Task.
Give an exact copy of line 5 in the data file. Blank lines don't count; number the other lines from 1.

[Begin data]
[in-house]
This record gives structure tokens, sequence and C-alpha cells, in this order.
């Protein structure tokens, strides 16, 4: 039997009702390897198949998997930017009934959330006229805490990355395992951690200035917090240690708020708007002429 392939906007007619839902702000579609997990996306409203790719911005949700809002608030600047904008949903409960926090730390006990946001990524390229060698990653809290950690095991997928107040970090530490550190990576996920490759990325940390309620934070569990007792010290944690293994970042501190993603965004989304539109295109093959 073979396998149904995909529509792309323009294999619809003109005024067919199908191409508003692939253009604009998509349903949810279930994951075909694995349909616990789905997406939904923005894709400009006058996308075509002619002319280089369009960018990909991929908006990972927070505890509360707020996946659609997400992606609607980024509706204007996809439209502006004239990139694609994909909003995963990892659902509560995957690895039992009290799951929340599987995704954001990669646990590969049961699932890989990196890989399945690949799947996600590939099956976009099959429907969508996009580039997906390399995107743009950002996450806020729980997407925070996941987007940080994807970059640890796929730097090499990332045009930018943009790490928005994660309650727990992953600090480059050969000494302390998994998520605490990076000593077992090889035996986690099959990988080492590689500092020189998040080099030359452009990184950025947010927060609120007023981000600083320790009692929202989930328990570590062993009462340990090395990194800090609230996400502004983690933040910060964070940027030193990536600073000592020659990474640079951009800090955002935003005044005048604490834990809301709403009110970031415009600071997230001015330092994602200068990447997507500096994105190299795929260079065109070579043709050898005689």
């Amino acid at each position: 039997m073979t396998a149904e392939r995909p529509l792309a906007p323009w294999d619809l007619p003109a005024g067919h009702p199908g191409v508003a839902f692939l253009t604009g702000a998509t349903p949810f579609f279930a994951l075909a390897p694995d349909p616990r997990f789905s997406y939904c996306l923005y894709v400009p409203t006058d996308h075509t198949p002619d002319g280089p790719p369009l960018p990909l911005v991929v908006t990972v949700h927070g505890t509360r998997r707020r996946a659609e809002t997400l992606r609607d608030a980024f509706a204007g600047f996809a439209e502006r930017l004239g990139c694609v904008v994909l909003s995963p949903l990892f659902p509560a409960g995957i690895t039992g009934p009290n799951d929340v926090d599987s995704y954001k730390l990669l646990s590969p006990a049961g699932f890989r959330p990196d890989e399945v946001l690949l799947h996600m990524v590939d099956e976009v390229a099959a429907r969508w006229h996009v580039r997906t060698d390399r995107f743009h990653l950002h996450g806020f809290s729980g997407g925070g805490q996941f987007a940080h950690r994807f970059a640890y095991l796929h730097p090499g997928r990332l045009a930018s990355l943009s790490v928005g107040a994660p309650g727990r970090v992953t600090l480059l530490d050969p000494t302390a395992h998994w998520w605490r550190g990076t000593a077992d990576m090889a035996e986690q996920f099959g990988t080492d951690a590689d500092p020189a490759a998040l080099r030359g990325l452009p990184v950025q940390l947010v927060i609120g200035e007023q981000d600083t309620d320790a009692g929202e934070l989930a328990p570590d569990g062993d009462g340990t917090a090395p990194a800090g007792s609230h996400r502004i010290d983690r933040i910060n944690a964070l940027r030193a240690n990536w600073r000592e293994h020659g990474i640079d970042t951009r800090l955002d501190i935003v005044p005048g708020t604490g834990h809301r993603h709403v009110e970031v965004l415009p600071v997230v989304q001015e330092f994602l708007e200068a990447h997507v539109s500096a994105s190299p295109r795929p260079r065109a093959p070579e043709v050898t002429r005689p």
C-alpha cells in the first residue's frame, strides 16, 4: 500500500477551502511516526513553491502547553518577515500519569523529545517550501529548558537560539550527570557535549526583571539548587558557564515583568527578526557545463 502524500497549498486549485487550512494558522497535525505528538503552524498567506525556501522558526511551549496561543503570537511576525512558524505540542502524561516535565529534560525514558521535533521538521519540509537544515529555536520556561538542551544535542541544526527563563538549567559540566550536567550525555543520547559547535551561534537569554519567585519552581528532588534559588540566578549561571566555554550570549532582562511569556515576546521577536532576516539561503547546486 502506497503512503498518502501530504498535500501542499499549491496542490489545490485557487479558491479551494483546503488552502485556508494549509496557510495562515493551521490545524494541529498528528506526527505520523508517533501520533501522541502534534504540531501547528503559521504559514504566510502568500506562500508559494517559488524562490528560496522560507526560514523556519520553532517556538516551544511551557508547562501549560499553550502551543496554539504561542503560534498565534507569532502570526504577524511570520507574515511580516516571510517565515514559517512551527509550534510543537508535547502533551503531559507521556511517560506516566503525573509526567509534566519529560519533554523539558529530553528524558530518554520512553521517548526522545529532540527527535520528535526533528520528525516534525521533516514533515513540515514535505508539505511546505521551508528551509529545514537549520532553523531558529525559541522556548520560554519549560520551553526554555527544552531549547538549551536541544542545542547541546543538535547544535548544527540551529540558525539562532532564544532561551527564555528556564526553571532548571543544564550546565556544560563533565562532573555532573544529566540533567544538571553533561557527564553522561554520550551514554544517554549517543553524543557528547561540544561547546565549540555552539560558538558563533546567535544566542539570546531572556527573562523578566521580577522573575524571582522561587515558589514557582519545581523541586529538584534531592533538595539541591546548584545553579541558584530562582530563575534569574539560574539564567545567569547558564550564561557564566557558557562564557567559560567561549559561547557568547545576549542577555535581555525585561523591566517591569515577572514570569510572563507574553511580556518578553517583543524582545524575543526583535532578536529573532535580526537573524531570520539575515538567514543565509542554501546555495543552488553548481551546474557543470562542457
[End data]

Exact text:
C-alpha cells in the first residue's frame, strides 16, 4: 500500500477551502511516526513553491502547553518577515500519569523529545517550501529548558537560539550527570557535549526583571539548587558557564515583568527578526557545463 502524500497549498486549485487550512494558522497535525505528538503552524498567506525556501522558526511551549496561543503570537511576525512558524505540542502524561516535565529534560525514558521535533521538521519540509537544515529555536520556561538542551544535542541544526527563563538549567559540566550536567550525555543520547559547535551561534537569554519567585519552581528532588534559588540566578549561571566555554550570549532582562511569556515576546521577536532576516539561503547546486 502506497503512503498518502501530504498535500501542499499549491496542490489545490485557487479558491479551494483546503488552502485556508494549509496557510495562515493551521490545524494541529498528528506526527505520523508517533501520533501522541502534534504540531501547528503559521504559514504566510502568500506562500508559494517559488524562490528560496522560507526560514523556519520553532517556538516551544511551557508547562501549560499553550502551543496554539504561542503560534498565534507569532502570526504577524511570520507574515511580516516571510517565515514559517512551527509550534510543537508535547502533551503531559507521556511517560506516566503525573509526567509534566519529560519533554523539558529530553528524558530518554520512553521517548526522545529532540527527535520528535526533528520528525516534525521533516514533515513540515514535505508539505511546505521551508528551509529545514537549520532553523531558529525559541522556548520560554519549560520551553526554555527544552531549547538549551536541544542545542547541546543538535547544535548544527540551529540558525539562532532564544532561551527564555528556564526553571532548571543544564550546565556544560563533565562532573555532573544529566540533567544538571553533561557527564553522561554520550551514554544517554549517543553524543557528547561540544561547546565549540555552539560558538558563533546567535544566542539570546531572556527573562523578566521580577522573575524571582522561587515558589514557582519545581523541586529538584534531592533538595539541591546548584545553579541558584530562582530563575534569574539560574539564567545567569547558564550564561557564566557558557562564557567559560567561549559561547557568547545576549542577555535581555525585561523591566517591569515577572514570569510572563507574553511580556518578553517583543524582545524575543526583535532578536529573532535580526537573524531570520539575515538567514543565509542554501546555495543552488553548481551546474557543470562542457